When I arrived in Wynberg, they locked me up in a single cell, where I had to stay for fourteen days. I was in the Detention Barracks of the South African Defence Force (SADF).
My crime? I arrived late at the Castle for duty, the real reason was my support for the End Conscription Campaign (ECC) and the United Democratic Front (UDF). My forced conscription was to work as a journalist for the SADF, which inadvertently made me part of their military intelligence.
I looked at the cell’s walls folding in on me. There was a makeshift toilet, a few pieces of toilet paper. I was on my own, buster, nobody to help. The only time the warders allowed me out was when I had to shower.
I was desperate, miserable, lost. There was no way out, nowhere to turn. After a week, I felt as if I was entering a state of psychosis. One morning, I was called for kitchen duty. I could not believe my luck. Just to get out. My job was to peel potatoes. While peeling, I thought of the knife. I looked at it. Then I took it and started cutting my left wrist, but the knife was quite blunt. I had to slice really hard.
At last, blood shot out like a fountain. Just then someone walked into the kitchen, grabbed a cloth and wrapped it around my wrist. They took me to 2 Military Hospital, on the same base in Wynberg. In the operating theatre, I saw another guy from my childhood; he had been at school with me.
I felt ashamed, as here I was, lying flat on my back, and he was one of the medics attending to me. His face was sullen; he showed no mercy. Nor did the doctor, who just looked irritated. He worked roughly with me and I’m certain he botched the job out of spite. To this day, part of my hand has no feeling and I have an unsightly scar where the tendon forms a lump. This time, the army did charge me with damage to state property.
State property … let that sink in.
After the operation, I was whisked off to the psychiatric ward. A bunch of overmedicated young men sat in the TV room, staring in silence at the screen. The corridors were white, the floors shiny, the rooms lit up by neon lights.
What was I doing there? The head of the ward, a man with a Vlakplaas face and the eyes of Wouter Basson, called me in. He was a colonel. He sat behind his desk, staring at me. Then he took out a thick file with my name on it and showed it to me.
The psychiatric ward reminded me of South Africa at that stage: suffocating, parochial, paranoid, bureaucratic, driven by fear. It reeked of a mortuary with clean floors.
I looked into the eyes of young men, just teenagers, who were bosbefok (suffering from post-traumatic stress disorder), as they had seen too much. They were bossies.
Landmines exploding, machine guns rattling, the feeling of a hand grenade in your young hands before you hurl it at someone and see their body explode in front of you. These were the youths who were incarcerated with me.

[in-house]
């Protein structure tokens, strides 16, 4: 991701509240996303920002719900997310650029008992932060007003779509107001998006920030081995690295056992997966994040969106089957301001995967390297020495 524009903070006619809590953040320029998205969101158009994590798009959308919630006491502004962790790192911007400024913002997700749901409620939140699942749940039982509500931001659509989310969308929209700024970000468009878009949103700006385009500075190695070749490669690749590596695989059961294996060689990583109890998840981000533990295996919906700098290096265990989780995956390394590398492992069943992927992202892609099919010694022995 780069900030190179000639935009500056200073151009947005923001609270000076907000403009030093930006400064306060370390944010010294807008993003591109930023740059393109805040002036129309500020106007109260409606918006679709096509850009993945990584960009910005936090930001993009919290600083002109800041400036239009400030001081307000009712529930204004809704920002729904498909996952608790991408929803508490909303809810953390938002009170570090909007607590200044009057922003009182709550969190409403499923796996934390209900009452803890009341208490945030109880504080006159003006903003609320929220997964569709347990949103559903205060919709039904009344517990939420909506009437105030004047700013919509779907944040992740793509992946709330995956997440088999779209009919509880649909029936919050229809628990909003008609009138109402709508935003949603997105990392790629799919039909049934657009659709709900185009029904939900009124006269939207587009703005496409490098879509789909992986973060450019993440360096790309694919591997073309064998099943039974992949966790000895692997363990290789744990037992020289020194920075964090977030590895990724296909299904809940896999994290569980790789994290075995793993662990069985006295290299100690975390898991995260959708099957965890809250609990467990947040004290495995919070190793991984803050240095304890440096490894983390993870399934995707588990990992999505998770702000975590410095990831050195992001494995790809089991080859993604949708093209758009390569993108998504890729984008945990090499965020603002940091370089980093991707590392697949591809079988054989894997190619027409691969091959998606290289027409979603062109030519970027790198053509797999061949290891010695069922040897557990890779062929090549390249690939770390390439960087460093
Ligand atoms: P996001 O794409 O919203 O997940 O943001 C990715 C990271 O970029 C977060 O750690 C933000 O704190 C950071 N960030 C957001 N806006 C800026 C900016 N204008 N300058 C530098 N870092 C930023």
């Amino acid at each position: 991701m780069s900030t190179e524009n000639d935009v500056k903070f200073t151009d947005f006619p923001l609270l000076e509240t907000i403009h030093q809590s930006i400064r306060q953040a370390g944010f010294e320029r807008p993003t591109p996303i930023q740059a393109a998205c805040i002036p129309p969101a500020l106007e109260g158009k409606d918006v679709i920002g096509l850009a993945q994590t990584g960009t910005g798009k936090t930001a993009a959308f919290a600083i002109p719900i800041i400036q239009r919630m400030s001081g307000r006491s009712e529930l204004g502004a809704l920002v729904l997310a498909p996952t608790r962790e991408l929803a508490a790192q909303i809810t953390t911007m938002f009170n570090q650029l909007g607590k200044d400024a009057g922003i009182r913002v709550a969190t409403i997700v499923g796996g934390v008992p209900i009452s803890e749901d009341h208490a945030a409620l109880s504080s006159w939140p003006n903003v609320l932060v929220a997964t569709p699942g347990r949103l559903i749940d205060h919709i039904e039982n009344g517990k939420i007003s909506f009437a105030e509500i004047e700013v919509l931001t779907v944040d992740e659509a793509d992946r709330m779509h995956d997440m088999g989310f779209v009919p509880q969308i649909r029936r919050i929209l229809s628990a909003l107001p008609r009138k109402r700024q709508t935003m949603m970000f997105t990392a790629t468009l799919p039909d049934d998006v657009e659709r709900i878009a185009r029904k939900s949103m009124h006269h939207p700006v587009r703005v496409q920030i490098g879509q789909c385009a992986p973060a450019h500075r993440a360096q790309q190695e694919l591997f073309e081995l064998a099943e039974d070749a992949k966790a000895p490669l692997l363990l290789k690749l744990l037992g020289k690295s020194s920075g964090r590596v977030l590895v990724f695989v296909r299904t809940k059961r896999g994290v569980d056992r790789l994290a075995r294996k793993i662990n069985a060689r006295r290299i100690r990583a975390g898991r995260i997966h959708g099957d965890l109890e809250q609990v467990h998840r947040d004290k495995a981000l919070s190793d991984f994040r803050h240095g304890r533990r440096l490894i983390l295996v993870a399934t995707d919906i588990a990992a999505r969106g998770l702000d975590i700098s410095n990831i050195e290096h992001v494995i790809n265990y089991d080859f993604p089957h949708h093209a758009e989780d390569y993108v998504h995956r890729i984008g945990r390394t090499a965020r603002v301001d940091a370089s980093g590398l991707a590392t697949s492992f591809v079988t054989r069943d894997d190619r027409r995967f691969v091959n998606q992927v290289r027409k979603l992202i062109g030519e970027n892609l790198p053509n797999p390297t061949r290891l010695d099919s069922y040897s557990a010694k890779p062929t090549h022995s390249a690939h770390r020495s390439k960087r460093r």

This was before the experts realised the immense psychological effect of post-traumatic stress disorder. Decades later, when these men were middle-aged, they disintegrated. They turned on their wives, drank too much, got overly aggressive. Often, they would commit suicide.
I had a schoolfriend who lived just one street up from our school. We would walk the streets together, talk, play in a stream behind his house, catch tadpoles and throw them back into the water. There were trees, with birds, and in winter you could smell the fresh soil. But as soon as you entered this boy’s house, you were accosted by a murky, melancholic atmosphere.
The curtains were always drawn, the windows only slightly open. The boy’s mother would serve us sandwiches, but she hardly ever spoke. I never asked him where his father was; they didn’t mention him. There was a room with a door that they kept shut. I often walked past it, and one day I asked my friend what was in the room.
His mom was away that day, and he put his finger to his lips. ‘Shhhhhht,’ he said. Don’t tell her. He opened the door. Inside was the room of a teenager. It was untidy; the bed was unmade. T-shirts were lying around. On top of a cupboard was a balsak (army duffel bag) and an army helmet. Posters of pop stars adorned the walls. My friend told me that it was his older brother’s room. He’d died on the border. His mother had kept the room just as he’d left it a year ago. The only possessions of his that were added were the balsak and the helmet, which the army had returned the day they came to inform her of his death. The room was a shrine, as were so many rooms throughout the country. Empty.
After two weeks, the colonel informed me that I could go. “Where to?” I asked. “Home, the army is discharging you. You’re a security risk,” he said. In my dismissal letter, a psychiatrist wrote that I was untrustworthy because I was obviously gay and therefore could not keep a secret. This was too risky for a member of their intelligence unit.
And as an obvious supporter of “communist” movements like the ECC and the UDF, I was even more dangerous. “At last, I’m a communist,” I thought to myself. I should just convert to Catholicism, then I would support all three gevare (perils): the Rooi Gevaar (communism), the Roomse Gevaar (the Catholic Church) and the Swart Gevaar (black people).
The report also proclaimed that, from a psychological perspective, I was incapable of being rational or solving problems. Well, well. And all this in perfect Afrikaans. Bless.
Son of a Whore is published by Penguin Books.